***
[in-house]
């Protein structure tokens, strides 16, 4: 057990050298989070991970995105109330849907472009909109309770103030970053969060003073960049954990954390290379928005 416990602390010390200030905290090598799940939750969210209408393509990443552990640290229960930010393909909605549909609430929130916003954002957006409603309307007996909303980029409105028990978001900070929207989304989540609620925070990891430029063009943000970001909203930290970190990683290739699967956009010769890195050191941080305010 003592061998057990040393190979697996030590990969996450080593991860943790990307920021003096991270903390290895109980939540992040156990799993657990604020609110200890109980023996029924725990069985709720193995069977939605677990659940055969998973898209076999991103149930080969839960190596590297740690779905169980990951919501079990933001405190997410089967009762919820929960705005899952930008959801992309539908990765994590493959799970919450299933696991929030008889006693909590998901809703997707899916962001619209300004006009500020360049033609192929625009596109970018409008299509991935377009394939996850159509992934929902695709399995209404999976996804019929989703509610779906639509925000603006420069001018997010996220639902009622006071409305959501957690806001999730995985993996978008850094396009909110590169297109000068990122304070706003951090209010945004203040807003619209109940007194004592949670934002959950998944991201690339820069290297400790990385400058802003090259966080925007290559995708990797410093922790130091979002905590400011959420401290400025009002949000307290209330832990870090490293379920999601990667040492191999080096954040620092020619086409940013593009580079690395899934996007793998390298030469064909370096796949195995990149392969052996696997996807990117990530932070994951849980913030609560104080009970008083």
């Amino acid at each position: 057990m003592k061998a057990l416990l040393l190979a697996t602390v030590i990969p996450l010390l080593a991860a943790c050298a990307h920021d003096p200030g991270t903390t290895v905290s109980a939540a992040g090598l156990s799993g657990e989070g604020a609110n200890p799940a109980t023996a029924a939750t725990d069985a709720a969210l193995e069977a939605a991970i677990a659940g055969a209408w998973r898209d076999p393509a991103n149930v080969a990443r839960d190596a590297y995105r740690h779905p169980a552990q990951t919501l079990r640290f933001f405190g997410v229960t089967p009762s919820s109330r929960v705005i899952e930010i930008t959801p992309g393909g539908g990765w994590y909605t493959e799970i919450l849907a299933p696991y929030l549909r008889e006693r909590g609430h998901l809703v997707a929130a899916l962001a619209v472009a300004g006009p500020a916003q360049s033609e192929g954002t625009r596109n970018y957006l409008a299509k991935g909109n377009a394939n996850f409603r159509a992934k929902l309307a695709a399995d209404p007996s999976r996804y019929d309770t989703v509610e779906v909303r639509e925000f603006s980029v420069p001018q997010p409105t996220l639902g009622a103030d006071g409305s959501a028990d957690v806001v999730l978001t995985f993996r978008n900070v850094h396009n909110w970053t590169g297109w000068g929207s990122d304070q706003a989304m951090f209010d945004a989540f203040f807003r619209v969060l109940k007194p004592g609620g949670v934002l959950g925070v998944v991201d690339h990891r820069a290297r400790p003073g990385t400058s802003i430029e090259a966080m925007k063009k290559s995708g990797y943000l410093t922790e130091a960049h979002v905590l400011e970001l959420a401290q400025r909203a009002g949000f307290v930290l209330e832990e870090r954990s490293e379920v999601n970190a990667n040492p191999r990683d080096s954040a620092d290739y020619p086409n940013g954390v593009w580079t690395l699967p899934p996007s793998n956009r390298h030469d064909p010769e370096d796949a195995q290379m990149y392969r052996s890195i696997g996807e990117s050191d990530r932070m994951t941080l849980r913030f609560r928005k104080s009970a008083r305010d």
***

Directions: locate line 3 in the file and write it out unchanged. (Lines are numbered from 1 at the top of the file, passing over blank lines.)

């Amino acid at each position: 057990m003592k061998a057990l416990l040393l190979a697996t602390v030590i990969p996450l010390l080593a991860a943790c050298a990307h920021d003096p200030g991270t903390t290895v905290s109980a939540a992040g090598l156990s799993g657990e989070g604020a609110n200890p799940a109980t023996a029924a939750t725990d069985a709720a969210l193995e069977a939605a991970i677990a659940g055969a209408w998973r898209d076999p393509a991103n149930v080969a990443r839960d190596a590297y995105r740690h779905p169980a552990q990951t919501l079990r640290f933001f405190g997410v229960t089967p009762s919820s109330r929960v705005i899952e930010i930008t959801p992309g393909g539908g990765w994590y909605t493959e799970i919450l849907a299933p696991y929030l549909r008889e006693r909590g609430h998901l809703v997707a929130a899916l962001a619209v472009a300004g006009p500020a916003q360049s033609e192929g954002t625009r596109n970018y957006l409008a299509k991935g909109n377009a394939n996850f409603r159509a992934k929902l309307a695709a399995d209404p007996s999976r996804y019929d309770t989703v509610e779906v909303r639509e925000f603006s980029v420069p001018q997010p409105t996220l639902g009622a103030d006071g409305s959501a028990d957690v806001v999730l978001t995985f993996r978008n900070v850094h396009n909110w970053t590169g297109w000068g929207s990122d304070q706003a989304m951090f209010d945004a989540f203040f807003r619209v969060l109940k007194p004592g609620g949670v934002l959950g925070v998944v991201d690339h990891r820069a290297r400790p003073g990385t400058s802003i430029e090259a966080m925007k063009k290559s995708g990797y943000l410093t922790e130091a960049h979002v905590l400011e970001l959420a401290q400025r909203a009002g949000f307290v930290l209330e832990e870090r954990s490293e379920v999601n970190a990667n040492p191999r990683d080096s954040a620092d290739y020619p086409n940013g954390v593009w580079t690395l699967p899934p996007s793998n956009r390298h030469d064909p010769e370096d796949a195995q290379m990149y392969r052996s890195i696997g996807e990117s050191d990530r932070m994951t941080l849980r913030f609560r928005k104080s009970a008083r305010d």